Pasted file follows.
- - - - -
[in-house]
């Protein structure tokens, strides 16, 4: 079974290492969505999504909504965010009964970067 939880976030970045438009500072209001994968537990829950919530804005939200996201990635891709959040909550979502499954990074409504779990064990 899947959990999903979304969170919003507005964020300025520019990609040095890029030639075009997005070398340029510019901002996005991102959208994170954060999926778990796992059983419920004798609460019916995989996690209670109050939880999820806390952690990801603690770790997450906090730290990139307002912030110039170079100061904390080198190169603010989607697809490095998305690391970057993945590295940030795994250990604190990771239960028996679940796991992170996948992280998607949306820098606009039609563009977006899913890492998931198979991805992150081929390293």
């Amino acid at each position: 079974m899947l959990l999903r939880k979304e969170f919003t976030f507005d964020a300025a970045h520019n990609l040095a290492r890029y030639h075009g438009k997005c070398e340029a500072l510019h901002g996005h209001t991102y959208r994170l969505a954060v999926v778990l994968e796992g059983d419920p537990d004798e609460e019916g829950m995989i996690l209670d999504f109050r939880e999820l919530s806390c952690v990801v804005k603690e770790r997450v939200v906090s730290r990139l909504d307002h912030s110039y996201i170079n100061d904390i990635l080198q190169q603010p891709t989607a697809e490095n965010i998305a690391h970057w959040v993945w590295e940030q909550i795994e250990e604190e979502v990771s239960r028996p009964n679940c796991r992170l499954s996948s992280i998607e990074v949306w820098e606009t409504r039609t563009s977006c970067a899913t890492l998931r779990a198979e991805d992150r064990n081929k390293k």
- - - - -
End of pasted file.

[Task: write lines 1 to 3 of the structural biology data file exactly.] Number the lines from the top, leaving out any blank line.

[in-house]
């Protein structure tokens, strides 16, 4: 079974290492969505999504909504965010009964970067 939880976030970045438009500072209001994968537990829950919530804005939200996201990635891709959040909550979502499954990074409504779990064990 899947959990999903979304969170919003507005964020300025520019990609040095890029030639075009997005070398340029510019901002996005991102959208994170954060999926778990796992059983419920004798609460019916995989996690209670109050939880999820806390952690990801603690770790997450906090730290990139307002912030110039170079100061904390080198190169603010989607697809490095998305690391970057993945590295940030795994250990604190990771239960028996679940796991992170996948992280998607949306820098606009039609563009977006899913890492998931198979991805992150081929390293």
């Amino acid at each position: 079974m899947l959990l999903r939880k979304e969170f919003t976030f507005d964020a300025a970045h520019n990609l040095a290492r890029y030639h075009g438009k997005c070398e340029a500072l510019h901002g996005h209001t991102y959208r994170l969505a954060v999926v778990l994968e796992g059983d419920p537990d004798e609460e019916g829950m995989i996690l209670d999504f109050r939880e999820l919530s806390c952690v990801v804005k603690e770790r997450v939200v906090s730290r990139l909504d307002h912030s110039y996201i170079n100061d904390i990635l080198q190169q603010p891709t989607a697809e490095n965010i998305a690391h970057w959040v993945w590295e940030q909550i795994e250990e604190e979502v990771s239960r028996p009964n679940c796991r992170l499954s996948s992280i998607e990074v949306w820098e606009t409504r039609t563009s977006c970067a899913t890492l998931r779990a198979e991805d992150r064990n081929k390293k």